23andMe has gotten the go-ahead from the US Food and Drug Administration to sell its genetic health risk report on three BRCA1 and BRCA2 mutations that increase a person's chances of developing breast cancer, as GenomeWeb reports. These variants are most common among people of Ashkenazi Jewish descent, though they are found to a lesser degree among individuals of other ethnic backgrounds.
"Being the first and only direct-to-consumer genetics company to receive FDA authorization to test for cancer risk without a prescription is a major milestone for 23andMe and for the consumer," Anne Wojcicki, CEO and co-founder of 23andMe, says in a statement.
However, the Scripps Research Institute's Eric Topol tells the Verge that as the test examines only those three mutations "those tested can get the false illusion that they are not carriers, when in fact they may have other of the hundreds of known functional mutations."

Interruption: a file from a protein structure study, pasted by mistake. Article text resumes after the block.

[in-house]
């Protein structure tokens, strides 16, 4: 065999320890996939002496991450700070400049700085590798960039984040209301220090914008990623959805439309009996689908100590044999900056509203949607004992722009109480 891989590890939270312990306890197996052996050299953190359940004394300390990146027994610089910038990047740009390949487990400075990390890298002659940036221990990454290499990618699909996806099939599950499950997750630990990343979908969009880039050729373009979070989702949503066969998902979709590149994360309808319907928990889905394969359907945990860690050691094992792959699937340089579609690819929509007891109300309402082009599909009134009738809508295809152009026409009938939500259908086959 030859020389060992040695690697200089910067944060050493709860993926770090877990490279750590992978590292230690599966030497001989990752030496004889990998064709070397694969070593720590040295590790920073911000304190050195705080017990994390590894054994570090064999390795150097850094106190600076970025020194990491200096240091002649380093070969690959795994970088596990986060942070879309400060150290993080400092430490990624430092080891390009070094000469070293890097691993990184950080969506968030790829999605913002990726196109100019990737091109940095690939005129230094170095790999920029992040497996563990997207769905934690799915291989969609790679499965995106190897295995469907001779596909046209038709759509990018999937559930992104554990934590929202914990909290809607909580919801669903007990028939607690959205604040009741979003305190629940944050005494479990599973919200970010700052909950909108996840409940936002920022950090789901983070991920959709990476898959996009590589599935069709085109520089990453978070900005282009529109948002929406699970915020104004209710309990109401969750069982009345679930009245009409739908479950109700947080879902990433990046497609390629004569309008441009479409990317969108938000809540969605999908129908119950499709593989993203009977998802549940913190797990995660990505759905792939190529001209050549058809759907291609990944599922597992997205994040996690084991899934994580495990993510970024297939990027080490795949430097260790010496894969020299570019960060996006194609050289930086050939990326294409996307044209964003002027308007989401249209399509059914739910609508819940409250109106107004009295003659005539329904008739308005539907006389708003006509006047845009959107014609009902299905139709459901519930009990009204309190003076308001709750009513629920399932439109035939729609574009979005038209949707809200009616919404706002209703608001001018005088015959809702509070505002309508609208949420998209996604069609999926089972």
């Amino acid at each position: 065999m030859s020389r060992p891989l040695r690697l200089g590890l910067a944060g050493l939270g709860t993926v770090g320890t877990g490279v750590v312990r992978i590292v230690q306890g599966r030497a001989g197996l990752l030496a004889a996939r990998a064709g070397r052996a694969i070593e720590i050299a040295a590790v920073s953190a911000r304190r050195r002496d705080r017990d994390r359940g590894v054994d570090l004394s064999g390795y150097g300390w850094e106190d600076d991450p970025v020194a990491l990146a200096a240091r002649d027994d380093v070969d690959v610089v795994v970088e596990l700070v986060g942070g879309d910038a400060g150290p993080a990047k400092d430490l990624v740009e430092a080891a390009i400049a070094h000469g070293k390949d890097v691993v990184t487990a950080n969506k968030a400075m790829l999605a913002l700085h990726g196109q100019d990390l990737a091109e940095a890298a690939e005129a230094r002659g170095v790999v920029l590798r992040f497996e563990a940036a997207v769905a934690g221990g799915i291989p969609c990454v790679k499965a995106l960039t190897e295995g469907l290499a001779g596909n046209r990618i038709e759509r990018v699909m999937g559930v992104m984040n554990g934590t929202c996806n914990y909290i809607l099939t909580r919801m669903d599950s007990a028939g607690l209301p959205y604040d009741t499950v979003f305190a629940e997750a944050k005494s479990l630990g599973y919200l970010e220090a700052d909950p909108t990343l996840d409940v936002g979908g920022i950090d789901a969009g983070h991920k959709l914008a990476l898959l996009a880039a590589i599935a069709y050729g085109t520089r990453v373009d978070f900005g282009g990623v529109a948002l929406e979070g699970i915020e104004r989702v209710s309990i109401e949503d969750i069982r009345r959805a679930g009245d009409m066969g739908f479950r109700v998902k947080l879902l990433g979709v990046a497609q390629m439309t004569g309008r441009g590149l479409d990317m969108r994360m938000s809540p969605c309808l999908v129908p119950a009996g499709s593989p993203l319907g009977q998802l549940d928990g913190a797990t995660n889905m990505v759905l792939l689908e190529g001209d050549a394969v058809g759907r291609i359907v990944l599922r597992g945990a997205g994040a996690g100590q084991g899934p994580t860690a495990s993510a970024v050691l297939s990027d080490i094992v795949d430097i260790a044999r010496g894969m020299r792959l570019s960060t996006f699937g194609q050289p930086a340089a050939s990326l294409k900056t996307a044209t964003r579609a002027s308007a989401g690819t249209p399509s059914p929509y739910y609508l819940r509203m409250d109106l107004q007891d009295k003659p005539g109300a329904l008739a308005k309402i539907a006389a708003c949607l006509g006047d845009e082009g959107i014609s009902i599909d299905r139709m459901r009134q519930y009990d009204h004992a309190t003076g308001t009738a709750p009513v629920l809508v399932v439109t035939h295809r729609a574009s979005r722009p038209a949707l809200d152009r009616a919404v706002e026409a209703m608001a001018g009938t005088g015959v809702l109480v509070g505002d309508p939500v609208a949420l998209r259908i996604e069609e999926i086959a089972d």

Similarly, the University of Washington's Mary-Claire King tells NPR that the "testing is deceptive."
"My concern is that women who carry a severe mutation and don't know it could die of breast or ovarian cancer having been misled by a result they believed to be normal when it wasn't," she says.
Indeed, in a statement, FDA warns that a negative result on the test doesn't mean an individual can't have other BRCA mutations that are not included in the test or mutations in other genes that increase disease risk. FDA adds that the test doesn't replace seeing one's doctor and that clinicians should not base treatment decisions on the test. Wojcicki, too, notes that most cancers are not hereditary, that their test doesn't include all variants that can increase cancer risk, and that people should continue to undergo cancer screenings.